UH should have canceled class due to severe weather

Cindy Rivas Alfaro/The Cougar

With the severe weather causing umbrellas to flip over and roads to flood, UH should have canceled class or at least provided a virtual option for students. 

Tornado warnings have been issued in Harris, Chambers and Liberty counties with a tornado touching the ground in Pasadena and heading toward Baytown. 

Pasadena police are working to respond to several calls from people affected by the tornado. 

Houston could see wind speeds from 30 to 50 mph with heavy rainfall reaching 6 inches in some areas. 

With a majority of students unable to miss class or unaware of the severe weather conditions, they would have to head home with possible flooding in roads and highways. 

ABC 13 has issued a warning for Houston drivers to be cautious when on the road as several cars have already been seen stranded as roads overflow with water. 

Houston has been known to flood easily because of its low terrain and inadequate sewer systems. It is not surprising to face these weather conditions but it is upsetting to see not much has been done to combat these issues. 

“I think the storm today just makes it feel like UH doesn’t care very much about students beyond the tuition. We knew the storm was coming and (it) was gonna be pretty rough,” said electrical engineer junior Aud Hieronymus. “Even if we didn’t, canceling things as soon as stuff got bad would’ve been good enough.”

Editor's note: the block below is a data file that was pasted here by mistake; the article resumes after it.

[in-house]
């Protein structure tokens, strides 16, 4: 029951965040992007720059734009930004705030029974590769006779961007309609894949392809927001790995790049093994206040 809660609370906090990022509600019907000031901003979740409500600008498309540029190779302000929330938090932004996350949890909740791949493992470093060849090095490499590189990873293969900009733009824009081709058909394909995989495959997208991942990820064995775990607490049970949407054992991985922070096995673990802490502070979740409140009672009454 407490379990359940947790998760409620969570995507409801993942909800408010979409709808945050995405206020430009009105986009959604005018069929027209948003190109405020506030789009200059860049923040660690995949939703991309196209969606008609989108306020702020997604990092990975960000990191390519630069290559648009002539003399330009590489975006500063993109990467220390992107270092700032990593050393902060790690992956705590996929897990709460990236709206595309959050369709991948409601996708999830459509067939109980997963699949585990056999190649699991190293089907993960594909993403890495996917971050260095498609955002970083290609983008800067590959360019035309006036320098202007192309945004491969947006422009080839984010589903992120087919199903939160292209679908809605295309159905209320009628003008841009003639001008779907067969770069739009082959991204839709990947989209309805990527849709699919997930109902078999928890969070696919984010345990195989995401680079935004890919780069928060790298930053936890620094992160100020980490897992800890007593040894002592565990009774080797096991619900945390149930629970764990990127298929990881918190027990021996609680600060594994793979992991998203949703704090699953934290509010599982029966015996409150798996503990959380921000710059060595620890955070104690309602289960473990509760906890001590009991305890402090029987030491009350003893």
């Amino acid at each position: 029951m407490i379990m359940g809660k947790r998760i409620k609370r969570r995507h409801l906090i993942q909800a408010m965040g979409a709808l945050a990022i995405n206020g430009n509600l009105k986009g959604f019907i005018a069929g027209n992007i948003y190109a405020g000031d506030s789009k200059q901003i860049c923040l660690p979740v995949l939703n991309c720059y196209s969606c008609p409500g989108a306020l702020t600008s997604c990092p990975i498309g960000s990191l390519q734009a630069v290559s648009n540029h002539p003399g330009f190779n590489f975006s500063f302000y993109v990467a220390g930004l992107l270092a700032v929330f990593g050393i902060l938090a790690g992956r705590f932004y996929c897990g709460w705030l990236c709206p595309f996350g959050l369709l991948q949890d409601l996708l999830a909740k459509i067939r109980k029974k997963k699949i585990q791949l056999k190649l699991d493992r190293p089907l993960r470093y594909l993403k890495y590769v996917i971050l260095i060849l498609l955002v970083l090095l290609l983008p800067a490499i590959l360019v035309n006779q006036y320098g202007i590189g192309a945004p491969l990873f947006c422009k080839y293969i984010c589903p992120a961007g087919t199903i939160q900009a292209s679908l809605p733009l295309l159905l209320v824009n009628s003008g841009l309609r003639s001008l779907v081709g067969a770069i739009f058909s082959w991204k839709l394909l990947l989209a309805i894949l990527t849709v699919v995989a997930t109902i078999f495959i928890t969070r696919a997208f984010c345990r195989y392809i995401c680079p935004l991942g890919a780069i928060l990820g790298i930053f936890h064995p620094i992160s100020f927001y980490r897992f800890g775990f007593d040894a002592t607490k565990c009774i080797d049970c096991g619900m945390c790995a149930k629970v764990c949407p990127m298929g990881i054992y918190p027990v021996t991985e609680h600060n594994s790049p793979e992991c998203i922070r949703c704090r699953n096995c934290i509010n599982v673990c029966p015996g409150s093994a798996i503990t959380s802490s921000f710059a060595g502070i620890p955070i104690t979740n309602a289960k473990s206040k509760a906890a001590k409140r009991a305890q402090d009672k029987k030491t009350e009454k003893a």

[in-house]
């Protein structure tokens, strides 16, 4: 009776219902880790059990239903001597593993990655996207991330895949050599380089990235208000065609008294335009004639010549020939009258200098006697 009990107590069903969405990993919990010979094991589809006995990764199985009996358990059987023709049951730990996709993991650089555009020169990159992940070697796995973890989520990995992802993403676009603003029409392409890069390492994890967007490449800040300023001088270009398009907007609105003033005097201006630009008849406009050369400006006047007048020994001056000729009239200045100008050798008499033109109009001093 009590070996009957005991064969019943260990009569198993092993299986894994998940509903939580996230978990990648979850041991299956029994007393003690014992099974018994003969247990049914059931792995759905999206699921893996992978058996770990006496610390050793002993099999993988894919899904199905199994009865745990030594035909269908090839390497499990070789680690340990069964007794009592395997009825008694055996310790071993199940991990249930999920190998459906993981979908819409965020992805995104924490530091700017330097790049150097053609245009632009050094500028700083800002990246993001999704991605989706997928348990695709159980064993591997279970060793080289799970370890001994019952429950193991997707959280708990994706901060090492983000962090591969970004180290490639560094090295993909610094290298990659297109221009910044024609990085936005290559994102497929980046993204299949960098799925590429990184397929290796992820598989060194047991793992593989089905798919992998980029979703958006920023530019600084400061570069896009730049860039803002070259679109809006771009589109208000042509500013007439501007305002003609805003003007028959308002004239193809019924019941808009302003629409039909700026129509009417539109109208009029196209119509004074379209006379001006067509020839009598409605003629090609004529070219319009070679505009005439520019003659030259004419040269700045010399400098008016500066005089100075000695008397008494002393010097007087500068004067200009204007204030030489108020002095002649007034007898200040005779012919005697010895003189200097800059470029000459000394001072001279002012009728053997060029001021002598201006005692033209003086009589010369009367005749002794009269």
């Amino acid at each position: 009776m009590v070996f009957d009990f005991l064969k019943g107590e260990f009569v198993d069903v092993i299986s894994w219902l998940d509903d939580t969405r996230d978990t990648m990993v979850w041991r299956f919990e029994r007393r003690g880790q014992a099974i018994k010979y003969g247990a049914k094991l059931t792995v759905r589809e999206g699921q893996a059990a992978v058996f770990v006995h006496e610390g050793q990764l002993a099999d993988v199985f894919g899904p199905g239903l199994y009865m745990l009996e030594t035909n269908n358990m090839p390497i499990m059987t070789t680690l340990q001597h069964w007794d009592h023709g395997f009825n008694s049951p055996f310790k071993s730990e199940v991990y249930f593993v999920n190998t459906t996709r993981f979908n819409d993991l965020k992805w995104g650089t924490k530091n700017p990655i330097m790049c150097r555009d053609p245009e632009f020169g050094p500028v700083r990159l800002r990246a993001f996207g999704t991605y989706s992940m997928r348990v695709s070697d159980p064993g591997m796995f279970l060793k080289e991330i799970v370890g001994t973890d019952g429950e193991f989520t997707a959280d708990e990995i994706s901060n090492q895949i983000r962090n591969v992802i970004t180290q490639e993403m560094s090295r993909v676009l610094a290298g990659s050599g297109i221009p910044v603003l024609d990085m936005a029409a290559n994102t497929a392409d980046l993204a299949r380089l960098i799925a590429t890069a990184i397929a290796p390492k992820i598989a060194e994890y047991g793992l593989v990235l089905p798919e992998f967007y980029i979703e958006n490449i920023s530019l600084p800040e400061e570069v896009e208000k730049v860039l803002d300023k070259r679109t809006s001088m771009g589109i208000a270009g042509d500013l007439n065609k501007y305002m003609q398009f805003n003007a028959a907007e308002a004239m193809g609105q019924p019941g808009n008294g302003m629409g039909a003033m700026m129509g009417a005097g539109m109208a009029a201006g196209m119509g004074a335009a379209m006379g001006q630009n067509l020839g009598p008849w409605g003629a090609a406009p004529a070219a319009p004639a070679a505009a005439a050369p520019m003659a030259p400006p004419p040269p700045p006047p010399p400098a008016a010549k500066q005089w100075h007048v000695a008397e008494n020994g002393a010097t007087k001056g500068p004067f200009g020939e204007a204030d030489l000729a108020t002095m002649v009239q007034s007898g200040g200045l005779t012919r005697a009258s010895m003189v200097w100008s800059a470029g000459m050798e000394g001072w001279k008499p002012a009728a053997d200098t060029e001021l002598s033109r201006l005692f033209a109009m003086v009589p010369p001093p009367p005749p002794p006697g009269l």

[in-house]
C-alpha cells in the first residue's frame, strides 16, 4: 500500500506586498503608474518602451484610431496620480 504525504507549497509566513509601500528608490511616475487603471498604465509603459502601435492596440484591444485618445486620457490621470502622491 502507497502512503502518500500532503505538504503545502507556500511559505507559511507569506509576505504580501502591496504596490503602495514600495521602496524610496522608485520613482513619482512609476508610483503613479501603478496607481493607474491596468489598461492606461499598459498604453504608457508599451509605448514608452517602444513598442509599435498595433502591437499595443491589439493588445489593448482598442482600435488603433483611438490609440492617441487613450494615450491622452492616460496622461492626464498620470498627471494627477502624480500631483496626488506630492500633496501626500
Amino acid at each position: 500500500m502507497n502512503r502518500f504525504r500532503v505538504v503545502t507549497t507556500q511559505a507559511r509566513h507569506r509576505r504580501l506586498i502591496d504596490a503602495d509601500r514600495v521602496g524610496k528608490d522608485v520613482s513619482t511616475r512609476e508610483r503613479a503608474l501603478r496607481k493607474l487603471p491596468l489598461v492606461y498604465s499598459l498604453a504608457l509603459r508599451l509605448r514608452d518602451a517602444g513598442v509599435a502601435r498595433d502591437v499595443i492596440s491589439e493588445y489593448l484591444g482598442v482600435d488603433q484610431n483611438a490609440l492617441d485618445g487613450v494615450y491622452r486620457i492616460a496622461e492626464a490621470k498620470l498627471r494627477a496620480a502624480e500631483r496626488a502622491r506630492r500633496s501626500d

Many students have voiced their frustrations with UH as their clothes and belongings ended up soaked as they tried to make it to their classes. Some have even pointed out the inaccessibility of navigating on campus with sidewalks filled with water. Others are worried about driving home. 

“I think it’s insane that we’ve made everything online during COVID and it was more than functional, then abandon the idea of COVID as well as online classes when online technology is more than useful, especially on days like these,” said psychology sophomore Jocey Jimenez. 

UH has the tools to make attending classes safer for students but a majority of the time, the University does not take advantage of its tools. 

“I actually love this weather but it’s extremely dangerous weather. It was hard to see and the winds were literally blowing me away,” said public health junior Katelyn Teran. “I slipped so many times trying to get to class.”

The University should take student safety into account whenever severe weather conditions can cause hazards for students on campus. With Houston’s infamous history of floods, appropriate measures should be taken to lessen the number of accidents and casualties. 

Cindy Rivas Alfaro is a sophomore journalism major who can be reached at [email protected]

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